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United States Court of Appeals for the Fifth Circuit
April 5, 2022, Filed
Stuart Kyle Duncan, Circuit Judge:
This appeal concerns an antitrust dispute between Pulse and Visa, competitors in the multi-billion-dollar debit network market. After litigation had been dawdling for years, the district court dismissed Pulse's Sherman Act claims against Visa for lack of antitrust standing. We reverse in part, remand for further proceedings, and direct reassignment to a different judge.
First, a brief sketch of the debit network market (infra I.A), Visa's challenged policies (infra I.B), and the district court proceedings (infra I.C).
A. The Debit Network Market
1. The Market Structure
To pay for breakfast at the local coffee shop, you swipe (or tap) your debit card. So begins an invisible process that transfers your money to the shop. The electronic architecture that makes this possible is a "debit network." This diagram shows roughly how it works:
Located at the central hub [*3] of the diagram, the debit network links the merchant's bank (or "acquirer") with the cardholder's bank (or "issuer"). Data races back and forth between acquirer and issuer. If the issuer approves the transaction, the price of breakfast zips from your account to the coffee shop's.
There are two kinds of debit networks. A "PIN network" is used when you complete a sale by punching in your personal identification number. A "signature network" is used when you sign your name. Nearly all debit cards enable one signature network and at least one PIN network.1 Notably, though, the line between the two kinds of networks has blurred: companies have developed "PINless" technology that lets PIN networks process sales that would otherwise route through signature networks.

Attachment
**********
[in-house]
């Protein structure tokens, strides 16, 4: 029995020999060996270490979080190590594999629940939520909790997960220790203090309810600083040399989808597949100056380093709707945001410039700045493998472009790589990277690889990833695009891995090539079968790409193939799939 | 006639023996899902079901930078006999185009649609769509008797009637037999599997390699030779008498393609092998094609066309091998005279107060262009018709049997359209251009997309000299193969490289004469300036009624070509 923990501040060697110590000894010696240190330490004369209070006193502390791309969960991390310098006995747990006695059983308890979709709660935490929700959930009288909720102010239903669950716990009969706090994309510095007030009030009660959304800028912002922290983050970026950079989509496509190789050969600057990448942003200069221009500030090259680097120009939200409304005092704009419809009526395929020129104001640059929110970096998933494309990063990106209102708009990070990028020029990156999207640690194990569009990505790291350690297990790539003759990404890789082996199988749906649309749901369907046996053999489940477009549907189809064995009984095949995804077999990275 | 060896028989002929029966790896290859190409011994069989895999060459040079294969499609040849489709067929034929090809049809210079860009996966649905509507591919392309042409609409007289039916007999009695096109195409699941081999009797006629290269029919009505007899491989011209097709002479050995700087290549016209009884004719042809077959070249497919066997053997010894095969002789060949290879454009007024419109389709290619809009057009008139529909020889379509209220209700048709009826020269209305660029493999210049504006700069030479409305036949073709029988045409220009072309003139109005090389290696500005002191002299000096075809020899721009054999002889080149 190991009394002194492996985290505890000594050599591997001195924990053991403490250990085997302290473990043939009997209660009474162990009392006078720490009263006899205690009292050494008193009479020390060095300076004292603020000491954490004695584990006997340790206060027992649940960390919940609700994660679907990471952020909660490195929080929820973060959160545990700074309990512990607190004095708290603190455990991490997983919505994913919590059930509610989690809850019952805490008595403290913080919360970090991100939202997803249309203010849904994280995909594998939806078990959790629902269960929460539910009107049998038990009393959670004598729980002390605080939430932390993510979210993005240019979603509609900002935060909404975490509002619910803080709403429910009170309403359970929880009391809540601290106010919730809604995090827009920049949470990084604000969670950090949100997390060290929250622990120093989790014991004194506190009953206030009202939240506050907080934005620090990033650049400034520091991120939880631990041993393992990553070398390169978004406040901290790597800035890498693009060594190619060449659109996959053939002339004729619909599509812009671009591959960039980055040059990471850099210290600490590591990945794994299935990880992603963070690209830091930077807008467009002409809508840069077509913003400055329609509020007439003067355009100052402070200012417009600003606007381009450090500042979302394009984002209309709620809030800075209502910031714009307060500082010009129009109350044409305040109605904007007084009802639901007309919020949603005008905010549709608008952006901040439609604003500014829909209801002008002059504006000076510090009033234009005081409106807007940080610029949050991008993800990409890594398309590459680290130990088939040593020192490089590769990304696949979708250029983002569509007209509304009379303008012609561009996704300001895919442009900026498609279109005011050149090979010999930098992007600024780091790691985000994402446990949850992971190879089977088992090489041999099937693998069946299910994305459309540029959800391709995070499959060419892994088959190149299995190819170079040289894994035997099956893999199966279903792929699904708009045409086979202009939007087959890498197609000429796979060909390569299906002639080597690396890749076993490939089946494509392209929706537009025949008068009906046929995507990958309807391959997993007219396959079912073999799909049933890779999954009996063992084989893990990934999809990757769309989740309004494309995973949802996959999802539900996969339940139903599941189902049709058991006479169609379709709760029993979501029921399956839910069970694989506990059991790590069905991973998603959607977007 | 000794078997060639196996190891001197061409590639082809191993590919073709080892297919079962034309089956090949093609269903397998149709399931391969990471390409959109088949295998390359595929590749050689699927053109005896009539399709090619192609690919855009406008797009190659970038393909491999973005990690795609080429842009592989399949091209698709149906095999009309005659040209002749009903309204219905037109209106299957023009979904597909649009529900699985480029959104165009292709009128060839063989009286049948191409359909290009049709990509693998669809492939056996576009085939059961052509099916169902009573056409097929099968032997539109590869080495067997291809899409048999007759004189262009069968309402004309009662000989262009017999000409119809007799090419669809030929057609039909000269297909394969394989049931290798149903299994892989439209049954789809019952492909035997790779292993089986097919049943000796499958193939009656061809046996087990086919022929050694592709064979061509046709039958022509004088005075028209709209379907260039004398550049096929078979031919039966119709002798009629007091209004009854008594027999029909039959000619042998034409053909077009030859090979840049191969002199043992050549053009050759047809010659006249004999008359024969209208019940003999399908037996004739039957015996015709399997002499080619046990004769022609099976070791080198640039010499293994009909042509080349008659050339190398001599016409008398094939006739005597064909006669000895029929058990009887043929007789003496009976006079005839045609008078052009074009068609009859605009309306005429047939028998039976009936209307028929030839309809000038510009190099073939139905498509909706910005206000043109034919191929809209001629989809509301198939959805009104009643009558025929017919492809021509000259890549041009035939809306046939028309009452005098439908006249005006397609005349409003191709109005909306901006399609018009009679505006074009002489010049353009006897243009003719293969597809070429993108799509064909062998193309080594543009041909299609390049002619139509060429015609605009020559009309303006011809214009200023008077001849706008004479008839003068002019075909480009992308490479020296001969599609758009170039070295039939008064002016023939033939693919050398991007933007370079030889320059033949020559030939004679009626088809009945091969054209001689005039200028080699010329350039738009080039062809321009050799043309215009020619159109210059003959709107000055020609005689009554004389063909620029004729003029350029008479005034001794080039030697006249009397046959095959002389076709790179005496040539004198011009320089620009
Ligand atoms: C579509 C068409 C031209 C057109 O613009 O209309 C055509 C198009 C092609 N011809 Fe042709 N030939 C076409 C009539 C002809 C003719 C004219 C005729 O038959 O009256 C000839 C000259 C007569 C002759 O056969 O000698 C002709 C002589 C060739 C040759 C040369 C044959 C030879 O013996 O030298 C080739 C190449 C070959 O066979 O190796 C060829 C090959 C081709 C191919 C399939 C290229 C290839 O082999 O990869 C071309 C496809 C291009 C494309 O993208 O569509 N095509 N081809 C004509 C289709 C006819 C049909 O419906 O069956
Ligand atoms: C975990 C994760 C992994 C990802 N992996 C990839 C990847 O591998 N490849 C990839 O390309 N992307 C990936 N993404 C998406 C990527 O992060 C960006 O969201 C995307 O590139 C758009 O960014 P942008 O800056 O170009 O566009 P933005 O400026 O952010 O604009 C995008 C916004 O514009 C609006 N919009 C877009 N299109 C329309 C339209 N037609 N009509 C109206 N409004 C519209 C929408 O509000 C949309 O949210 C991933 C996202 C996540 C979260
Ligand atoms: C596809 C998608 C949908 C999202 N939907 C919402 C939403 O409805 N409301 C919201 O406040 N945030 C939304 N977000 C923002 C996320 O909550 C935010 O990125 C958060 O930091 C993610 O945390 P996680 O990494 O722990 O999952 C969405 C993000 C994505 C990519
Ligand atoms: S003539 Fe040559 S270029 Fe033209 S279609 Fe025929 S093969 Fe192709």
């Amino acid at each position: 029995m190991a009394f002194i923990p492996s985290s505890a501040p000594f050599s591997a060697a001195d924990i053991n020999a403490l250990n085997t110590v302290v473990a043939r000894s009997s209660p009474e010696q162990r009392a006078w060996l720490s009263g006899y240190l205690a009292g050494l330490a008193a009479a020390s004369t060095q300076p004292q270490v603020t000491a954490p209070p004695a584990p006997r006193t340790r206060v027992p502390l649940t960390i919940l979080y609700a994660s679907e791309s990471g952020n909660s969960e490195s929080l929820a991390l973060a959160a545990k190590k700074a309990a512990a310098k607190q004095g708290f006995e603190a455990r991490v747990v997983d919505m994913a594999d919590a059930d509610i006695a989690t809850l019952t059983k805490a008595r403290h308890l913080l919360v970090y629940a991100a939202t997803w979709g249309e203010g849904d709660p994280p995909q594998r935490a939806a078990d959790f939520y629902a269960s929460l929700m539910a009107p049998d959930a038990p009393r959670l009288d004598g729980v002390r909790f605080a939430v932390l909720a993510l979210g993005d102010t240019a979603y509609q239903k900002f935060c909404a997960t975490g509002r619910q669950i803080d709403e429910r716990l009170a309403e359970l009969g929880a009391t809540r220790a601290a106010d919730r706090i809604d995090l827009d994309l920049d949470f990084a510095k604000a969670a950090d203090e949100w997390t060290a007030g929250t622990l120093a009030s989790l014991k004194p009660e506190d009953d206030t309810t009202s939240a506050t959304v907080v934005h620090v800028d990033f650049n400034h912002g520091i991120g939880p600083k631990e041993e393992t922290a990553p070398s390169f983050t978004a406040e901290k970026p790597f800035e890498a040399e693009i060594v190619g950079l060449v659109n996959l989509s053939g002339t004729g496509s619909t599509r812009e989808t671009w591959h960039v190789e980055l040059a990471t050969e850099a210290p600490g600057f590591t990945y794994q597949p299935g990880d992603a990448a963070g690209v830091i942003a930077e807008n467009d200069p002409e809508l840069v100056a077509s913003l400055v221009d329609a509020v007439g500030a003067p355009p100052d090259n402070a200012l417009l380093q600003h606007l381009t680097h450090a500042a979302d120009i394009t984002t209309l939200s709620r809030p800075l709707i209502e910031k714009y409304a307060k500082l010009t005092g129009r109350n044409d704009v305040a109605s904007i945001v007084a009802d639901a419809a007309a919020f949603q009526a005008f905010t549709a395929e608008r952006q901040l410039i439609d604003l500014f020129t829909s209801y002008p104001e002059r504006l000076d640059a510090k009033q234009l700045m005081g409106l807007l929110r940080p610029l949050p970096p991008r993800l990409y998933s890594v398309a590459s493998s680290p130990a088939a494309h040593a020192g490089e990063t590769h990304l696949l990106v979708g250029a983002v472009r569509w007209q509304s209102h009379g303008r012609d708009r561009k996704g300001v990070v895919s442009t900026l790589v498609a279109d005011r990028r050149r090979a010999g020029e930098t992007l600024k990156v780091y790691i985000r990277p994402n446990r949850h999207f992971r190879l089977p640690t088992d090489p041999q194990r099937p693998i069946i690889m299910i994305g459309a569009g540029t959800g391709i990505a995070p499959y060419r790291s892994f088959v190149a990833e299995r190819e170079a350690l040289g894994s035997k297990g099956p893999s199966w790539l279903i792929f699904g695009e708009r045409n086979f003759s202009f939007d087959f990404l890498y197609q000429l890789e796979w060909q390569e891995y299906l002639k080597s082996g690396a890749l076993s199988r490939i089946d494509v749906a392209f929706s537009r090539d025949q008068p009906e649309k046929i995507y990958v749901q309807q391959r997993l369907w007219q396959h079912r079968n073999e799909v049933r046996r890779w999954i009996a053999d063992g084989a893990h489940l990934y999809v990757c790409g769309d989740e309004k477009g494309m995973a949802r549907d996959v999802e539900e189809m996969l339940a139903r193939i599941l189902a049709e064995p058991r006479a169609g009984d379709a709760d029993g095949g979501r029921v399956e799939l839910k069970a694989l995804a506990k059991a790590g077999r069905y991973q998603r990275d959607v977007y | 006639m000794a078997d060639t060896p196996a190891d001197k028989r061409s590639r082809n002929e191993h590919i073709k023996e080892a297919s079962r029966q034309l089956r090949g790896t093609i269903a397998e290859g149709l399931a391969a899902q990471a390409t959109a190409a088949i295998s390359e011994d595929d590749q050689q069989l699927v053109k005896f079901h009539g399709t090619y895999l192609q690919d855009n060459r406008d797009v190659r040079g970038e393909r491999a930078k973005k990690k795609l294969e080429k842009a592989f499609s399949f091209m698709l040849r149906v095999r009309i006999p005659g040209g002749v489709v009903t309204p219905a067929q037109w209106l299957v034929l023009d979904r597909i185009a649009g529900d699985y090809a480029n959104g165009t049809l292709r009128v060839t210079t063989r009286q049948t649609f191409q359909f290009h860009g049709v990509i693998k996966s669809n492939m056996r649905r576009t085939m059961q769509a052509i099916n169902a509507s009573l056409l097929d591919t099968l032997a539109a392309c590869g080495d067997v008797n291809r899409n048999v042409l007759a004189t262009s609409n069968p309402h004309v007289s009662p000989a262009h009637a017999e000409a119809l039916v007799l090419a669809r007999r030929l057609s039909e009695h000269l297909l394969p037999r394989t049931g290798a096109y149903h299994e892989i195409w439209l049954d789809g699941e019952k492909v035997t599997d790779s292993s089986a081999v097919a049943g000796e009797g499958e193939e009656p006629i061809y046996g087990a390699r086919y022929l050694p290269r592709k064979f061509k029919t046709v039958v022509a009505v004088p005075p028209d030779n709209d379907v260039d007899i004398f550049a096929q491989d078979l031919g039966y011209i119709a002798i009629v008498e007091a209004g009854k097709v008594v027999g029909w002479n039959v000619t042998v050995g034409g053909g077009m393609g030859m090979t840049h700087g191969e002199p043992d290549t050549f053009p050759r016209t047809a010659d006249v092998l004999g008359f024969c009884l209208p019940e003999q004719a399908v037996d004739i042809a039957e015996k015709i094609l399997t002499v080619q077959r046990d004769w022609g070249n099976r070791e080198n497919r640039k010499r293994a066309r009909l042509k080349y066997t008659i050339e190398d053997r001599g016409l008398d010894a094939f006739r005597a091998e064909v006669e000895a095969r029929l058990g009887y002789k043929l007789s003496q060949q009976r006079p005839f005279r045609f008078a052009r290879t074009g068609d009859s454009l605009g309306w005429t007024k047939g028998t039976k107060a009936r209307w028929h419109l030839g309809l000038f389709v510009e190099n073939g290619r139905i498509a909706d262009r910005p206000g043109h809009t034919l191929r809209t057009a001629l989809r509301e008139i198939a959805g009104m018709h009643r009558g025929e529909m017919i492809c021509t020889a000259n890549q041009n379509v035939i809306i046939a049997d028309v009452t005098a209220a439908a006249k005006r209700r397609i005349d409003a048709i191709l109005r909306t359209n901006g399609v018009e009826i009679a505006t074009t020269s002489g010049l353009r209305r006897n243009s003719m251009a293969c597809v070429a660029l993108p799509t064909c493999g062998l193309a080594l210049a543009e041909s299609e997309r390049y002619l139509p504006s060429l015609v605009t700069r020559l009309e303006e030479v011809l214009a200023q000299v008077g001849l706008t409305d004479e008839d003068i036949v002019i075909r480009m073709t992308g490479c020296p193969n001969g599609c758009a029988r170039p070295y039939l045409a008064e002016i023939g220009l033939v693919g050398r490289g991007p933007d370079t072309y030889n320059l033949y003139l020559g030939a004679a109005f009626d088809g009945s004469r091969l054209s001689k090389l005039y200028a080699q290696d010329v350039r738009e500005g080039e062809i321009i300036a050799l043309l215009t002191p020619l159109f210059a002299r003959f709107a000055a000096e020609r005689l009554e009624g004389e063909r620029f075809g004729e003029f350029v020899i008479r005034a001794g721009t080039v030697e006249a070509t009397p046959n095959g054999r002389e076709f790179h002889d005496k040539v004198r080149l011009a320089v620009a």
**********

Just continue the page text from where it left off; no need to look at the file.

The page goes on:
Debit networks are not free. Two kinds of fees are collected on every transaction. First, debit network companies collect "network fees," which are their primary revenue. These are paid by both merchants and issuers. They are typically low—averaging a few cents per transaction—and slightly higher for signature than for PIN networks. Second, issuers collect "interchange fees" from merchants' banks. These make up the largest portion [*4] of the prices merchants pay for debit transactions.2 Both kinds of fees are big business. In 2019, issuers and merchants paid $2.94 billion and $5.32 billion, respectively, in network fees, and issuers received $24.31 billion in interchange fees.3
Full case includes Shepard's, Headnotes, Legal Analytics from Lex Machina, and more.
2022 U.S. App. LEXIS 9153 *; 30 F.4th 480
PULSE NETWORK, L.L.C., Plaintiff—Appellant, versus VISA, INCORPORATED, Defendant—Appellee.
Prior History: [*1] Appeal from the United States District Court for the Southern District of Texas. USDC No. 4:14-CV-3391.
Pulse Network, LLC v. Visa, Inc., 2018 U.S. Dist. LEXIS 148652, 2018 WL 9850158 (S.D. Tex., Aug. 31, 2018)
network, merchants, antitrust, issuers, debit, prices, anti trust law, per-transaction, signature, reassignment, competitor, anticompetitive, debit card, transactions, discovery, route, argues, district court, violates, fixed fee, volume-based, integrated, policies, effects, cards, summary judgment, exclusive-dealing, proceedings, charges, compete
Antitrust & Trade Law, Consumer Protection, Deceptive & Unfair Trade Practices, Banking Law, Banking & Finance, Unfair & Deceptive Credit Practices, Civil Procedure, Appeals, Standards of Review, De Novo Review, Summary Judgment Review, Standards of Review, Judgments, Summary Judgment, Partial Summary Judgment, Clayton Act, Claims, Remedies, Damages, Scope, Private Actions, Standing, Requirements, Clayton Act, Price Fixing & Restraints of Trade, Per Se Rule & Rule of Reason, Sherman Act, Per Se Rule Tests, Manifestly Anticompetitive Effects, Tying Arrangements, Sherman Act Violations, Actual Monopolization, Anticompetitive & Predatory Practices, Predatory Pricing, Cartels & Horizontal Restraints, Price Fixing, Exclusive & Reciprocal Dealing, Exclusive Dealing, Inability to Proceed, Disqualification & Recusal, Federal Judges, Remands